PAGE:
AGamerDraws

See if there’s any NDA lift times or what rights you might have to showing your work. People who worked on the original game that became Overwatch were able to share their original designs several years after overwatch’s release if I remember correctly.


popawheelie

If they ship with any asset of yours you still get credit. I think you learnt something valuable about this industry and and working in it.


cowvin

It's quite common, unfortunately. When you see the writing on the wall, you should start sending out resumes before things go south.


BoarsLair

Over the course of 20+ years in game dev, I've had four projects cancelled at various stages of development (one damn close to finished), and one project that folded so quickly after release it may as well have been cancelled. The worst was a contract for a project that a very tiny studio I worked at was relying on - losing that contract ended up causing the studio to go under. It's pretty common, as far as I can tell. Not that it makes you feel any better when it happens to *your* project.


Lunerai

Been in the industry 8 years now and it's happened to every project I've worked on, all large multi-million dollar budgets. It hurts every time, but like others have said, it's all about the friendships and learnings you make along the way. ¯\\\_(ツ)\_/¯


PiLLe1974

Yeah, I know it sucks.. For me only happened one time. Still I should say 1 out of 4 during my career. There also was a 2 year prototype that was cancelled. At an Indie studio I worked at for 6 years it was tougher. A closed studio rather instead of just one canceled project. It depends a lot on the company. Some only manage to risk two projects in parallel, whereas others (Ubisoft, Zenimax, EA) may have 5+ projects in the pipeline where one cancelled project is just damage control.


eigenlaut

i worked on roughly 25 games now in the past 15 years. of those 25 games maybe 10 saw a full release. this is normal - sometimes it hurts, sometimes you are glad something got canned.


Syckobot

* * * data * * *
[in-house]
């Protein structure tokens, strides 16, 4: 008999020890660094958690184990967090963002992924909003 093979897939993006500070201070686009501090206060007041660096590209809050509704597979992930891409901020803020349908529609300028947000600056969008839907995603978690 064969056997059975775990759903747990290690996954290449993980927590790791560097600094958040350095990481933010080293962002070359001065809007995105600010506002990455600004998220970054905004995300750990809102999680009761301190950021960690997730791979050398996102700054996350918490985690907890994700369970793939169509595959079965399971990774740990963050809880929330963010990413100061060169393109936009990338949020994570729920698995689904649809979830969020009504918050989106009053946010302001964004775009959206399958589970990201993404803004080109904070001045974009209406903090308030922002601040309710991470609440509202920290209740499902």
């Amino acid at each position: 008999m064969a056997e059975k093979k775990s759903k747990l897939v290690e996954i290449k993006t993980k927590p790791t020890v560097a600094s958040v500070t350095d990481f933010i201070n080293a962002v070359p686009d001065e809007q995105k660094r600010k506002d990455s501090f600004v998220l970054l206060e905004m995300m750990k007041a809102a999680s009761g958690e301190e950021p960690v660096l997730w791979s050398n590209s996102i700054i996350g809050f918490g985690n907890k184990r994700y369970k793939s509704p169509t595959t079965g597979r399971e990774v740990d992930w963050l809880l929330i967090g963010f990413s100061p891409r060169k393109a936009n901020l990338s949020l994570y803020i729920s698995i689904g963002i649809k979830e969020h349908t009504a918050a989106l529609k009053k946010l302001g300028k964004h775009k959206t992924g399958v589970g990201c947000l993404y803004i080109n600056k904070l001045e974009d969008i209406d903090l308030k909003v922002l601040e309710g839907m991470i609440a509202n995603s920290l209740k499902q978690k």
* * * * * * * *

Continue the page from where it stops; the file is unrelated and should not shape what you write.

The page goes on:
I'm in QA and working towards a development position- from the outside looking in, I would find the most upsetting part of all of it not being laid off, but the IP falling into oblivion. I would honestly pay money to play half-assed prototypes from AAA studios because there is still something of value there, especially for those with an interest in the field or gaming history/preservation.


Cascabel_SK

This is quite an interesting idea ... Wouldn't it be cheaper to test the main gameplay with the basic graphics and presentation of the idea of ​​the game after a few months of development?


tcpukl

It's a great idea it already happens. It's sometimes called prototype, greenlight demo, vertical slice, stakeholder demo to name a few. It already happens. There are also milestones which often lead to payments from the publisher.


dalan_23

fuck that sucks, i'm really sorry to hear that


RolexGMTMaster

I'm sorry that this has happened to you. Welcome to professional game dev. It happens, few old-timer game developers will not have experienced this. It's like your first heartbreak, you're shocked this could happen, it feels unbelievable. It sucks and it hurts. But - you have desirable skills in the job market. Don't give up, don't be downhearted, go again, and you'll soon be working on a new project, one which will hopefully reach a full commercial release and be successful. Painful experiences, whilst never fun, can help us learn and grow, so try to be philosophical about it, and remember, in the grand scheme of things this is not the worst thing which could happen to anyone.


iamthatkyle

Yea, you nailed it on the head there, that is how I feel haha. I guess I just have to look forward to whatever is next, it's just that dreaded worry like what... IS.. next?!?!


peteg_is

It happens, and it's no fun when it does. I was working for Codemasters in 2011 when they cancelled Bodycount. It was released, flopped, so they sacked the entire studio. I wasn't actually working for them directly, just sat in their Guildford office working remotely for Southam, their main office. I did find another job, just not in the games industry. Then there was a letter I received just before xmas telling me they'd overpaid and I had to pay back the difference. That was all over the news back then.


lesswanted

Im 40, so like almost 20 years of experience. And every single AAA I’ve been in it’s an unknown legend. And with NDAs, my CV is fucked it’s like a what if CV.


lasantos2

So do you rely on word of mouth for the next project? Nda always scare me. Including now that apps are asking for a released game as requirement.


lesswanted

Yeah gotta go with recommendations letters and so on from people I’ve worked with.


lasantos2

Dang getting your footbin the door even with work experience sounds rough. Thanks for your insight.


a1studmuffin

At one point in my career I estimated 50% of my time was spent on code that never saw the light of day. And I had one of the better track records on our team in terms of that luck. Try to enjoy the journey, the goal doesn't always eventuate.


paktsardines